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Keyword: timber salvage

Estimating survival and salvage potential of fire-scarred Douglas-fir

Publications Posted on: July 31, 2019
Please note: The information in Research Note INT-287 is obsolete. The latest information developed by Station scientists on this topic is contained in: Reinhardt, Elizabeth D.; Ryan, Kevin C. 1988. How to estimate tree mortality resulting from underburning. Fire Management Notes. 49(4): 30-36.

Canada lynx are persisting in spruce-beetle impacted forests

Science Spotlights Posted on: August 25, 2016
Spruce-bark beetles impacted about 480,000 acres of spruce-fir forests in southern Colorado and are spreading at the rate of 100,000 acres annually.  A central question is how to salvage for timber production insect-impacted forests in ways consistent with the management and conservation of Canada lynx, a federally-listed species.

Canada lynx living in spruce beetle impacted forests

Projects Posted on: July 13, 2015
Canada lynx, and their primary prey snowshoe hares, live in high-elevation spruce-fir forests, which are increasingly modified by spruce-bark beetle outbreaks. The goal of our research is to combine lynx use of insect-impacted forests with measures of forest condition.  Our results will inform forest prescriptions that facilitate timber-salvage and lynx conservation.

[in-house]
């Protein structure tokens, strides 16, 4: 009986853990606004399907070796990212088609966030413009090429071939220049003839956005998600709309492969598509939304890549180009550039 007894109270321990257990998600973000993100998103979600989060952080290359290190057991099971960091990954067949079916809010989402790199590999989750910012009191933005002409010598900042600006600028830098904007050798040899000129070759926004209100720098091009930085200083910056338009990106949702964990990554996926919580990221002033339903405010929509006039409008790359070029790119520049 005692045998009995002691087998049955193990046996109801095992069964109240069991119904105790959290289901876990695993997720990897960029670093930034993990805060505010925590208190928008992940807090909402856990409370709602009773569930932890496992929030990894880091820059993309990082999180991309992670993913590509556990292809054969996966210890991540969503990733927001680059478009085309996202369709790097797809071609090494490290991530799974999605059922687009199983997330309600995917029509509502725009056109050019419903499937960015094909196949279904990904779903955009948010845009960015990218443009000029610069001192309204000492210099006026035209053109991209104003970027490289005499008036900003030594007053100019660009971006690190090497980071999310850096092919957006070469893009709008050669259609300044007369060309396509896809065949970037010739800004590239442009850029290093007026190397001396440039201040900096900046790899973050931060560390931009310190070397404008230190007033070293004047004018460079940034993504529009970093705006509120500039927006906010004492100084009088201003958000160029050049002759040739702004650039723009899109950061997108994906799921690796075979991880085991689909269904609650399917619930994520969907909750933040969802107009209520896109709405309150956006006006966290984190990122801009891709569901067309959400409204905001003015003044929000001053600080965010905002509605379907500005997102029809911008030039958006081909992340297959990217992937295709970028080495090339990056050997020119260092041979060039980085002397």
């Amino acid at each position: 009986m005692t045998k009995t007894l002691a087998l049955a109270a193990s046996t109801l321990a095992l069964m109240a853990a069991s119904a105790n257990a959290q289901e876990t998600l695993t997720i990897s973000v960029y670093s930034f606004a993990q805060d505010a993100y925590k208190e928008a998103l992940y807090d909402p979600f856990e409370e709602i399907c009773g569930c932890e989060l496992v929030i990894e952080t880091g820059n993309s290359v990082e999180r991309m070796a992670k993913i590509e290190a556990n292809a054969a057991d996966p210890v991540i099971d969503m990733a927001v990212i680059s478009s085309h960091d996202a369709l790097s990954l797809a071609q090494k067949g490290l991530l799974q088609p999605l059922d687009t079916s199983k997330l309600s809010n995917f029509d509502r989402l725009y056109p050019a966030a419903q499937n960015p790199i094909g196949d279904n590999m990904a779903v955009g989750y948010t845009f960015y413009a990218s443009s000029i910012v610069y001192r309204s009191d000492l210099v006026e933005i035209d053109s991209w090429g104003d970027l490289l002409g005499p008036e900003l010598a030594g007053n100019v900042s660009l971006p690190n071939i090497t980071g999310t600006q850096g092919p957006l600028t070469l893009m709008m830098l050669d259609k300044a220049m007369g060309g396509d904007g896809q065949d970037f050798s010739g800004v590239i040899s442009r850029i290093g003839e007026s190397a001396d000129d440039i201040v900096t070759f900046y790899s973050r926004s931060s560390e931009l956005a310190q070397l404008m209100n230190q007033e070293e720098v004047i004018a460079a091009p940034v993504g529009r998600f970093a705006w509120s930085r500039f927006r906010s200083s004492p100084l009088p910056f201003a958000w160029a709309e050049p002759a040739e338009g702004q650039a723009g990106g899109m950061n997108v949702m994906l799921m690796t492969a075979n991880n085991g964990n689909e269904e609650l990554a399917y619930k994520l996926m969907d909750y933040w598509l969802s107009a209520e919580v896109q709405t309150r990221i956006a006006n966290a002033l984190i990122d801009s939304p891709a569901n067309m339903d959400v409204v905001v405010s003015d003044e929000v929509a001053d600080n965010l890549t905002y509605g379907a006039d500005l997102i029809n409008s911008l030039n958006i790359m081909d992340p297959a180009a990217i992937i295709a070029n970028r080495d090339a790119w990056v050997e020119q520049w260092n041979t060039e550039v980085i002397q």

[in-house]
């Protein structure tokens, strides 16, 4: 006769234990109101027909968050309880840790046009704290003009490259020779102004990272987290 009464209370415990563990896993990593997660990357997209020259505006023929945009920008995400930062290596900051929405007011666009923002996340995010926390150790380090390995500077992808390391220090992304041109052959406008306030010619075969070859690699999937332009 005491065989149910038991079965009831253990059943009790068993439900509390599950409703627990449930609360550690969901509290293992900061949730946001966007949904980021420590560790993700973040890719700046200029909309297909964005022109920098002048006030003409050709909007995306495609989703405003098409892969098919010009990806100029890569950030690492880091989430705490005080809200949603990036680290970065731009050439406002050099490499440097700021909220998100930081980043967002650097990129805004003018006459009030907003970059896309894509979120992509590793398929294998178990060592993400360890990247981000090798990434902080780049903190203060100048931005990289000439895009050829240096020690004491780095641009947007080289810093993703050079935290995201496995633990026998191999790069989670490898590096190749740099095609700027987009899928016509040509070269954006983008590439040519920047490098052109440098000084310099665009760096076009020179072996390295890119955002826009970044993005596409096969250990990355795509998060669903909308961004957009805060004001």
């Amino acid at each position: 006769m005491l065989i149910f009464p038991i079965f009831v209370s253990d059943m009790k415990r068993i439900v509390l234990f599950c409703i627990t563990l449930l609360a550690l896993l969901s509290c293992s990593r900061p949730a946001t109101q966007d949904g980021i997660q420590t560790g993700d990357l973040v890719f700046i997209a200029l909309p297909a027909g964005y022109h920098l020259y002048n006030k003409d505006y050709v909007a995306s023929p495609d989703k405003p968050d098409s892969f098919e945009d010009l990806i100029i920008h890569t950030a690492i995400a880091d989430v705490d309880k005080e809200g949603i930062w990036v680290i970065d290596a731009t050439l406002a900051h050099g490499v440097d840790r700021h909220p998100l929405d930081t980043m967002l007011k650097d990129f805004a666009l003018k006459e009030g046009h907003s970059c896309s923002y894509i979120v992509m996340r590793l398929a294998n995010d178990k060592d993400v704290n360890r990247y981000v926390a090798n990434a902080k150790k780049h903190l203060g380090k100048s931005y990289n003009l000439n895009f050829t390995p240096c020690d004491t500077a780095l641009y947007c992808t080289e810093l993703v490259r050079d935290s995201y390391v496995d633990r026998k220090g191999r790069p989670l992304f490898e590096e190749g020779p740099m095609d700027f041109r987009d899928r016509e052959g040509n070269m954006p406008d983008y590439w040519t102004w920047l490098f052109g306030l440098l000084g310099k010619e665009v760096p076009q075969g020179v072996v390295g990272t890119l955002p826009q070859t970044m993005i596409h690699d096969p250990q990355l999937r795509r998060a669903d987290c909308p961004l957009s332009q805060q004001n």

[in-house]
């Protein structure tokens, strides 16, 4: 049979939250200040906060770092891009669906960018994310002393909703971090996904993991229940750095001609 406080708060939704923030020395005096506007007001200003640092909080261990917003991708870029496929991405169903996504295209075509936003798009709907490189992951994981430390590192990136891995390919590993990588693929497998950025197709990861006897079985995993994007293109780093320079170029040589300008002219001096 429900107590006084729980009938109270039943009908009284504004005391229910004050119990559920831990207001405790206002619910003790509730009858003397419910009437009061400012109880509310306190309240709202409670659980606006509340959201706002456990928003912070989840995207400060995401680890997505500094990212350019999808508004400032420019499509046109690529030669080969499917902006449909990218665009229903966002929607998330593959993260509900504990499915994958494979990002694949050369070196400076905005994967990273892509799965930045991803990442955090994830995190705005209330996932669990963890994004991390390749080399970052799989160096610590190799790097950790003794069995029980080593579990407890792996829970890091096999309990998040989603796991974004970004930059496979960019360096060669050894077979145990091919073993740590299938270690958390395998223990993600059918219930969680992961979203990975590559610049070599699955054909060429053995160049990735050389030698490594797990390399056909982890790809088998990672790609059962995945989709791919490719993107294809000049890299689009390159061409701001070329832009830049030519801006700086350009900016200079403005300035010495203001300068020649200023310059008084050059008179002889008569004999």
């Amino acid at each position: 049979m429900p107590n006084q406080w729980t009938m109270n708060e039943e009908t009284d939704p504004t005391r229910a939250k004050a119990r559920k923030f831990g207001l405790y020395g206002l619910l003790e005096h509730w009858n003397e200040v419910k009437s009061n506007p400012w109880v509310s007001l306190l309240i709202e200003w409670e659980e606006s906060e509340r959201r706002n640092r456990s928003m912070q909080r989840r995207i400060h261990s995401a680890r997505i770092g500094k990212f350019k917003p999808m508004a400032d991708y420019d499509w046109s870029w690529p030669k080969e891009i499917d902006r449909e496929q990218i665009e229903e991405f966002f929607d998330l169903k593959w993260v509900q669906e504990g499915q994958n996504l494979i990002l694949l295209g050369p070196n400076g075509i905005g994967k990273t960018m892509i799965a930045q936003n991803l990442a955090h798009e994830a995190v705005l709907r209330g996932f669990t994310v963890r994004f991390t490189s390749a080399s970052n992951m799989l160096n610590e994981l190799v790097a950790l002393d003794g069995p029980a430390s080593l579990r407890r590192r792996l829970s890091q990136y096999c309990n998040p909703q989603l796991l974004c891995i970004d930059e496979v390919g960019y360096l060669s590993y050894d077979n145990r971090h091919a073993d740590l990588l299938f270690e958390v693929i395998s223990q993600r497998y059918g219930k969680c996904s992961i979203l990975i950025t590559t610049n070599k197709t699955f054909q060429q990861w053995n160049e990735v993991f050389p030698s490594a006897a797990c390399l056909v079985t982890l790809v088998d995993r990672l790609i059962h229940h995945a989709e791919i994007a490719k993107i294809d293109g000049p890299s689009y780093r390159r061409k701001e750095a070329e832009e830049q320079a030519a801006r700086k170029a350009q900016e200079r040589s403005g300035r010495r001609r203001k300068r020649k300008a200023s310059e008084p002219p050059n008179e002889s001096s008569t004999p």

Tracking Canada lynx in insect-impacted forests

Media Gallery Posted on: July 13, 2015
Canada lynx, and their primary prey snowshoe hares, live in high-elevation spruce-fir forests, which are increasingly modified by spruce-bark beetle outbreaks.  One important management question is how the timber from these insect-impacted forests can be salvaged in ways that also facilitate lynx conservation.  This issue is of particular concern since climate change is expected to increase the severity of insect-related disturbance in conifer forests. 

Lynx and snowshoe hare response to spruce-beetle tree mortality: Evaluating habitat suitability and timber salvage in spruce-fir forests

Projects Posted on: May 20, 2015
By 2013, a spruce beetle outbreak impacted 85% of the mature spruce-fir forests on the Rio Grande National Forest. These spruce-fir forests provided some of the highest quality lynx habitat in the state. The goal of this project is to research the forest structures and compositions that lynx and snowshoe hare depend within landscapes altered by spruce bark beetle outbreak, in relation to increased post-beetle forest management activities from timber salvage.